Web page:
Contrary to popular belief, stray voltages are not lethal, according to Jim Burke, executive consultant at electrical consulting firm Synergetic Design, Raleigh, N.C. Though state officials and certain media have blamed stray voltages for a recent string of pedestrian and canine electrocutions on New York City streets, Burke says this is impossible, based on the traditional definition of stray voltages.

“Stray voltage is basically caused by the normal operation of a utility system,” Burke says. “You have what we call an unbalanced current. When the current comes back to the neutral, that creates a voltage. That voltage, which can be transferred into the home or any place, is generally less than 8V or 10V. If you have something sensitive like a cow and a milking machine, that's an issue, but if it's just me touching it, it's not going to kill me.”

The actual culprit in these recent cityscape electrocutions is what Burke calls “contact voltage.” Contact voltage has occurred on city streets when energized wires accidentally came in contact with manholes, metal sidewalk plates, light poles, and service boxes.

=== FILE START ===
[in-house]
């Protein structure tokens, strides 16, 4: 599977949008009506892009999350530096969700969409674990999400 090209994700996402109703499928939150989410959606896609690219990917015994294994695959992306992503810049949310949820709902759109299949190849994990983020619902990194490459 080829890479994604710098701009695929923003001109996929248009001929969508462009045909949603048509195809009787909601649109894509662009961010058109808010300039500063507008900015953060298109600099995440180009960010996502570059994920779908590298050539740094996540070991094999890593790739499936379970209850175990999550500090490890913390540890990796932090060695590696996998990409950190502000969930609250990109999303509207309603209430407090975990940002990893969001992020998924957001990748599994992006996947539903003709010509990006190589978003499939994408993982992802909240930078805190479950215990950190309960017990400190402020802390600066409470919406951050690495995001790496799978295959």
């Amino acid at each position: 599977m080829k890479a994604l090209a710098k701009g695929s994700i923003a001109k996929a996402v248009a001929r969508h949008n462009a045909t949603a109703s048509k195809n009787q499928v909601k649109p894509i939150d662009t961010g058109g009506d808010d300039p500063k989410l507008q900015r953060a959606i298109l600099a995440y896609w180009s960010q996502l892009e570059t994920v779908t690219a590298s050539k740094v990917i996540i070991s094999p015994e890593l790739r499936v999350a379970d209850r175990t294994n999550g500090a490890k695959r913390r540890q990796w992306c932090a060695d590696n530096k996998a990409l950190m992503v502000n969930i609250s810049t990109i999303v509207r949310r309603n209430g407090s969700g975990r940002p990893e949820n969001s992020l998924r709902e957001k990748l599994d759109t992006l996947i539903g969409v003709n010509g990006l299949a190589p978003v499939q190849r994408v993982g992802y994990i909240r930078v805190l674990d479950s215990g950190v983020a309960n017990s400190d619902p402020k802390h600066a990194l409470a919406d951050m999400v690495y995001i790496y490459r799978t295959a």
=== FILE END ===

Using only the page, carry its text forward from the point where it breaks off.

Though the steps being taken to prevent these kinds of electrocutions — such as using more durable dual-jacket rubber cables, installing isolation transformers, and coating streetlights with nonconductive insulating paint — may accomplish that goal, Burke says confusion about the difference between stray and contact voltages has led to the passage of laws that attempt to enforce impossible standards. In some states, for example, laws are being passed requiring stray voltages to be less than 5V. In Wisconsin, Burke says utilities must keep stray voltages below 0.5V.

“If you're going to barricade everything that has 3V or 4V on it, you really have to barricade batteries from drug stores,” Burke says, noting that OSHA standards say it takes 50V or more to be lethal — far above the stray voltage range.

“You have a lack of expertise out there, which is really a problem these days,” Burke explains. “All of a sudden the lawyers take over, and now they've redefined stray voltages. Now, to the media, and maybe to the masses, it's all one thing.”

Burke has worked with the IEEE Stray Voltage Group on developing a white paper with clear definitions of stray voltages and contact voltages, but he says it may be a few years before anything is officially released. “I don't know how they'll end up labeling this thing, but just so people know that there are two different conditions they're mixing up,” Burke says. “What may happen here is we'll have to come up with a brand new term that can't be confused.”